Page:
Getting up was ticky; getting down even more of a challenge.

Tonight I'm enjoying one of my favorite meals: chicken curry prepared with Patak's Jalfrezie sauce, crushed tomatoes, red capsicum, onions, green chilis, and fresh ginger, served on basmati rice and washed down with a Czech lager. What more could a man want?

The fresh ginger is a bit more expense, but it makes a big difference. And of course one cannot go wrong with Patak's curry pastes. They're second-to-none.


The weather this week has been wet and cool. I hope that we get snow soon. The city streets become much brighter and the days seem longer when there is a layer of the white stuff on the ground.


My 33rd birthday party

Here are some snapshots from my 33rd birthday party last Saturday.

Here I am in the kitchen fixing hamburgers for the crowd.

Lotta puts the icing on the cake. Heck, Lotta is the icing. She's so sweet. ;)

This photo is a testament to the raw talent the photographer has for catching everyone at his or her best. My colleagues gave me a USB Skype phone. I tested it, and it works great.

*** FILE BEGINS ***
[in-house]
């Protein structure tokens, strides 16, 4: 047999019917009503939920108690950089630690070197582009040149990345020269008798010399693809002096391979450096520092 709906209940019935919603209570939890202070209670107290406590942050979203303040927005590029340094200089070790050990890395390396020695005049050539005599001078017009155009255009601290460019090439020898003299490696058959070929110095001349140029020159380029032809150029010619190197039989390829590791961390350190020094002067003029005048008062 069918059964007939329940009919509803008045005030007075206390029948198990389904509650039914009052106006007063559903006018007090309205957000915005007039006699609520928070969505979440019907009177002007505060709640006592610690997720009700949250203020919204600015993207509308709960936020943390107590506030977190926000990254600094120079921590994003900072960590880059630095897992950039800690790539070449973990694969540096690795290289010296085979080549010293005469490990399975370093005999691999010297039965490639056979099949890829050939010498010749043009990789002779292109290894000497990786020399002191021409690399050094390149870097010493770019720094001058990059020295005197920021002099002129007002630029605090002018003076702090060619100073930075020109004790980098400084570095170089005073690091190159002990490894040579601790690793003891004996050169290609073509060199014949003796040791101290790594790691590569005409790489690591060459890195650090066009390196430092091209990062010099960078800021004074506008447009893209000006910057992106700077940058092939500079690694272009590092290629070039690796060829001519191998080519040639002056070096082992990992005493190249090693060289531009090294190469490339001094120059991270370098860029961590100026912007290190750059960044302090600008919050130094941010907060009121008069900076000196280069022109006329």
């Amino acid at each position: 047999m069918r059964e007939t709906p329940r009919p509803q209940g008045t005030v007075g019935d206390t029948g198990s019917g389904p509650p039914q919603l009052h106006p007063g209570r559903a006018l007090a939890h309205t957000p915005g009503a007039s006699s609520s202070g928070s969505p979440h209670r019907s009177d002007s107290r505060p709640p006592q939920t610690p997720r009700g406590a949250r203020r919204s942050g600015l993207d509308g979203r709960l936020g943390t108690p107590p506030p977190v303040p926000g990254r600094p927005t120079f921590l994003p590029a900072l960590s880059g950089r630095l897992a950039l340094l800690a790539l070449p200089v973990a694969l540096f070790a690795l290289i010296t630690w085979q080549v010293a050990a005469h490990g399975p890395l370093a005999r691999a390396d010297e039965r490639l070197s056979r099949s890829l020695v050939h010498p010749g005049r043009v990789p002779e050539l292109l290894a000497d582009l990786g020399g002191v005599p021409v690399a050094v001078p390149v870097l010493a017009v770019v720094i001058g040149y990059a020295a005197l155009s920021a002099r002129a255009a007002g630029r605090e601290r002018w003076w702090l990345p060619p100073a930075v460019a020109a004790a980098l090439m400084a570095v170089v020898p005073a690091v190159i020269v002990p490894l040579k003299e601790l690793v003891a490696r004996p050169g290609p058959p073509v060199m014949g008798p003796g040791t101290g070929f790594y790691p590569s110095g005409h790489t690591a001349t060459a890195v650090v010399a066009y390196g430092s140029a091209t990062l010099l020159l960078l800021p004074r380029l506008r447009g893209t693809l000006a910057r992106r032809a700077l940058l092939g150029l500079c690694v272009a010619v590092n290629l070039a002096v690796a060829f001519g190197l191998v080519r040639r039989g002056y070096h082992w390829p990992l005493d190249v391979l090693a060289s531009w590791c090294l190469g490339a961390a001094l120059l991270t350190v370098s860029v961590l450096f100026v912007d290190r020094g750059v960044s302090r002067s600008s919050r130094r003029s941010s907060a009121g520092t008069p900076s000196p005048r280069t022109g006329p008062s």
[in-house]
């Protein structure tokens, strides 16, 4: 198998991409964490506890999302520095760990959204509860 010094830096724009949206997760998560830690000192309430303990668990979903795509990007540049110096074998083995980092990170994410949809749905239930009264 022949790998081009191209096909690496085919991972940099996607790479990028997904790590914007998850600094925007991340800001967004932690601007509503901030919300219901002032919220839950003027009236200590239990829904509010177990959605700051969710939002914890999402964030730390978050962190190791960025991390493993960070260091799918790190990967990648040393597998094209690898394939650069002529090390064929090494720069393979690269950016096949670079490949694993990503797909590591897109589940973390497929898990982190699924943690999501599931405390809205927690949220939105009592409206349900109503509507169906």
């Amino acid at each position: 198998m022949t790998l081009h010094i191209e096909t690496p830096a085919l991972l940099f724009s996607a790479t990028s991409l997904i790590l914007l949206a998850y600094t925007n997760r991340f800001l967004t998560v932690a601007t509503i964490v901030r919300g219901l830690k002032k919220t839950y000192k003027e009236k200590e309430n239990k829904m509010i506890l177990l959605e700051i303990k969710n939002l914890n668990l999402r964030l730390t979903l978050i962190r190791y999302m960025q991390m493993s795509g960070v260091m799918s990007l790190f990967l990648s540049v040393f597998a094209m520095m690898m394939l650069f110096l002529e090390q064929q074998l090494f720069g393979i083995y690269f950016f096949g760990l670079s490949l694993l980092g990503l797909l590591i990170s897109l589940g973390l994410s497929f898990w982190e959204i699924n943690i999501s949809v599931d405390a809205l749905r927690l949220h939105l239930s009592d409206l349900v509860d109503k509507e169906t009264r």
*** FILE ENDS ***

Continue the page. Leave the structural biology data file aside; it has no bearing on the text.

Maud gave me a nice care package for working late nights: some homemade ANZAC biscuits, a porcelain mug decorated with the artwork of Austrialian artist Jan Austin, and a USB-powered cup warmer. Great stuff!

Lisa and Lotta are great help in the kitchen!

The cake.

Dinner time at last.


Go-kart racing with colleagues

Last night I joined a bunch of colleagues from IBM for a bit o go-kart racing. It's been a long time since I drove a go-kart. It was very fun!

Here we are lining up at the starting line.

I came in second place in the third heat, but only fourth in the final. It was fun!


Hi Dad!

I'm teaching the TWS 8.2 Administration course at Pulsen Education today and tomorrow. The building is near Globen, in the Southern part of Stockholm.

And here is my new toy, a black 60 GB fifth generation iPod. This was in the birthday package I recieved from my family in the U.S. Thanks Mom, Dad, Ethan and Kelly! This is a terrific gift!


The office where I spend most of my days (and unfortunately, some of my nights) is on the seventh floor of Wallingatan 2, a building that was built in 1799. We're in what must have been the attic before.